Charley Chase, Roman Polanski, Roy Andersson

charley chase

Curated by David Kalat (of last year’s impressive Harry Langdon collection), “Becoming Charley Chase” draws primarily on the community of private collectors for an illuminating array of rare one and two reel comedies starring or directed by Charley Chase. Chase remains an underrated talent — a key figure in the transition from Sennett grotesque to Roach naturalism — and this box has the added fascination of a dozen or so one-reelers directed by Leo McCarey at the very beginning of his career (his first film, a feature made at Universal, is apparently lost). The Chase-McCarey films are little marvels — ten minute movies that achieve a richness of character and comic invention that few contemporary features can equal. All this, plus an appraisal of Roman Polanski’s “Repulsion,” newly reissued in Blu-ray by the Criterion Collection, in this week’s New York Times column.

And on a completely different page, I’ve got an interview with the great Swedish filmmaker Roy Andersson, on the occasion of the New York release of his brilliant black comedy “You, the Living.”

75 comments to Charley Chase, Roman Polanski, Roy Andersson

  • Patrick Henry

    It has been a couple of years since I saw “My Son John,” but isn’t there the implication that Walker is involved with the attractive young woman whose photo we see beneath a newspaper headline about a Judy Coplin-like figure arrested in Washington for spying for the Soviets? Of course, if you wish, you could assume that their involvement might be only as ideological soulmates (part of the same Commie “cell”).

  • Pat Hobby

    Can anyone point me to something online or in print on the career of Eddie Cline? Anything that would give me some perspective on his contributions to the films of the various comedians he worked with in his career.

  • Brian, subtle is the mise in scene, still too subtle as I learn from your words (don´t get annoyed but you´ve gone too far with the blatant gay-bashing thing); complex is the entire portrait of early 50´s, like it was WW in “Once upon a honeymoon”, love in “The bells of St. Mary´s”, anarchy and free living in “Duck soup” or “Going my way” or maturity in “An affair to remember”.
    We don´t get to know Robert Walker´s character, remember that, what he do, his connections with the Party or whatever are obscure; it´s not compassion what he feels about his intolerant father, his probably half-depressed mother and his brothers, but a permanent (failed) attempt to belong to something extremely different from his intelligence and his values: his family.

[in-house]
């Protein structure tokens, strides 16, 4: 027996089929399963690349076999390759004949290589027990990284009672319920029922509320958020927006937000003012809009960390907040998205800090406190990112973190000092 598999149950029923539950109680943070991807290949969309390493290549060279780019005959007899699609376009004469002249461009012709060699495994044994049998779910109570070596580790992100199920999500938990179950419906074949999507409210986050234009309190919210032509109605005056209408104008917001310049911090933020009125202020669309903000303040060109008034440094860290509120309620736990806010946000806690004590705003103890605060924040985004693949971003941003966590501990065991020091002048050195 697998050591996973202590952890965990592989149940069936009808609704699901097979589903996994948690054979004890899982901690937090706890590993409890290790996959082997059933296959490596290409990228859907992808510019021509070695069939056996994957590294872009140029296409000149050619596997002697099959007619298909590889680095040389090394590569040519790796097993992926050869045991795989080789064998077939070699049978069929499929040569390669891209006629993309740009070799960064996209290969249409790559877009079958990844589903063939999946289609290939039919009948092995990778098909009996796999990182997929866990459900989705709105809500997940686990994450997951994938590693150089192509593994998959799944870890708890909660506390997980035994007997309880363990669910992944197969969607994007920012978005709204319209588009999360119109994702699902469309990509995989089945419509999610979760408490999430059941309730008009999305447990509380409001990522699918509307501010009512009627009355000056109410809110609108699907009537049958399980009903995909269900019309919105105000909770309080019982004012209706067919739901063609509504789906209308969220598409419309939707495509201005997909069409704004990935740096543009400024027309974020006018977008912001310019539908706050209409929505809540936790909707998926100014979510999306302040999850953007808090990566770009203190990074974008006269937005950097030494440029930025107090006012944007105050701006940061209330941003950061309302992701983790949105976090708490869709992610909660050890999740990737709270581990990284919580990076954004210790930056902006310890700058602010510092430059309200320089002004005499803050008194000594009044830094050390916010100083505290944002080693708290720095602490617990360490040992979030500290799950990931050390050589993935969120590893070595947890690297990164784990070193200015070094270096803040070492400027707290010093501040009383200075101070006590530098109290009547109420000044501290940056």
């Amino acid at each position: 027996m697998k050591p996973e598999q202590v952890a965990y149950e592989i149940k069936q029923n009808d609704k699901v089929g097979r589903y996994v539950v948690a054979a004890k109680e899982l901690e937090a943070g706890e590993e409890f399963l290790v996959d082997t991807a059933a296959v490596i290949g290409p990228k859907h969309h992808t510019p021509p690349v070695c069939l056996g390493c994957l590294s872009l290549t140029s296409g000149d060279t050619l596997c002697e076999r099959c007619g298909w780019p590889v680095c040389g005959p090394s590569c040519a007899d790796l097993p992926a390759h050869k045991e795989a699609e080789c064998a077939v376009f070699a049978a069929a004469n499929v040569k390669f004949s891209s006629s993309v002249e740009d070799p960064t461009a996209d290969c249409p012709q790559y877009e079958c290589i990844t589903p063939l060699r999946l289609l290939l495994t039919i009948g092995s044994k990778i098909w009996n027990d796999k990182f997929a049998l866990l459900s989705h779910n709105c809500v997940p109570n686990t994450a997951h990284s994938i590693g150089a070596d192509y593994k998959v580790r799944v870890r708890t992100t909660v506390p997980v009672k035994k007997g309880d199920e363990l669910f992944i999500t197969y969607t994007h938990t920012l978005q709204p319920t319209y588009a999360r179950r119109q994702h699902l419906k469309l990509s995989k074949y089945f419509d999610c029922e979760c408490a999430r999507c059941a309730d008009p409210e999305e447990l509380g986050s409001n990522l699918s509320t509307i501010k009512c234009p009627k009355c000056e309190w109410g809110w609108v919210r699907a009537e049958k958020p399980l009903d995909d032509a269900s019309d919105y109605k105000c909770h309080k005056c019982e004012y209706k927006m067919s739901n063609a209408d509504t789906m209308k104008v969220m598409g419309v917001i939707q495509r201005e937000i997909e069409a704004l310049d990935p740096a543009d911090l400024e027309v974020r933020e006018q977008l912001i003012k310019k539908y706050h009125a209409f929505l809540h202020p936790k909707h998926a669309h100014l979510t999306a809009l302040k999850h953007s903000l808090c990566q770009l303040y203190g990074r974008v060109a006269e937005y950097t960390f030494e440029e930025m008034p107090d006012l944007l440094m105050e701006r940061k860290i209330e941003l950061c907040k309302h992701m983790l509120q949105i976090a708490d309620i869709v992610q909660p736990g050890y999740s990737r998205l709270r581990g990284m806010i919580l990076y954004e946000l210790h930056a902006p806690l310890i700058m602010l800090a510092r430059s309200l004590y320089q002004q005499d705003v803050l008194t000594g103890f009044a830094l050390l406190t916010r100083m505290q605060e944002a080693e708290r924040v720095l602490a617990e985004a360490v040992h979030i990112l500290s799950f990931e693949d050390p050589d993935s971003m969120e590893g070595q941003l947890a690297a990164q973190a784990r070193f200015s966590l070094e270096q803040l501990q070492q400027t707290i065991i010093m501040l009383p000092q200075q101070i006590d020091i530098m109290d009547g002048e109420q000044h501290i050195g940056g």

• Gregg Rickman

    Dave, that’s interesting news from Suzanne Lloyd re Milestone directing the KID BROTHER sequence. Perhaps as it was a challenging set-up the scene was prepared and filmed first. Milestone was interested in this early stage of career in imaginative camera work; I still recall the “follow-the-bouncing-camera” sequence with the journalists in THE FRONT PAGE. But as I say, deep focus cinematography was very much in fashion in the late silent era. Subject for further research: Milestone’s credited extant late silent films: TWO ARABIAN KNIGHTS (“Unusual overhead shots, clever arrangements of actors to later reveal a different situation than first seen” – Jim Tritten, IMDB), THE GARDEN OF EDEN (“a visual masterpiece” – Michael Morrison, IMDB), THE RACKET (“excellent visual effects” – ibid.).

    We now resume a subtle and complex MY SON JOHN discussion, in progress.

  • Both TWO ARABIAN KNIGHTS and THE RACKET have problems.
    The first half of TWO ARABIAN KNIGHTS is full of amusing slapstick. The second half suffers from racist anti-Arab stereotypes.
    THE RACKET ruins a lively gangster play, by trying to make the police captain good guy and the gangster bad guy pals/rivals in the WHAT PRICE GLORY tradition! What bizarre nincompoop made this total warping of the material?
    THE RACKET is mainly notable for a street battle, that is one of the more sustained pieces of heavy violence in classical Hollywood cinema. It’s not good – but it’s one of the few set pieces that anticipate today’s “action films” (did Michael Bay see this growing up????)

  • Last wekk Dave Kehr praised DOWNSTAIRS (Monta Bell). Will be watching for this on TCM.
    Want to add that LADY OF THE NIGHT (Bell, 1925) is an absorbing movie, on the level of story and characterization. It gives a vivid look at class structure, telling parallel stories of two women, one born poor, the other rich.
    Will be looking for more of Bell’s works.

    Briefly noted:
    THE JANE AUSTEN BOOK CLUB (Robin Swicord, 2007) is an unexpectedly pleasant entertainment, talky but cheerful.
    I really enjoyed SPEED RACER (Andy Wachowski, Larry Wachowski), especially for its rich color. Thanks Jaime for the recommendation!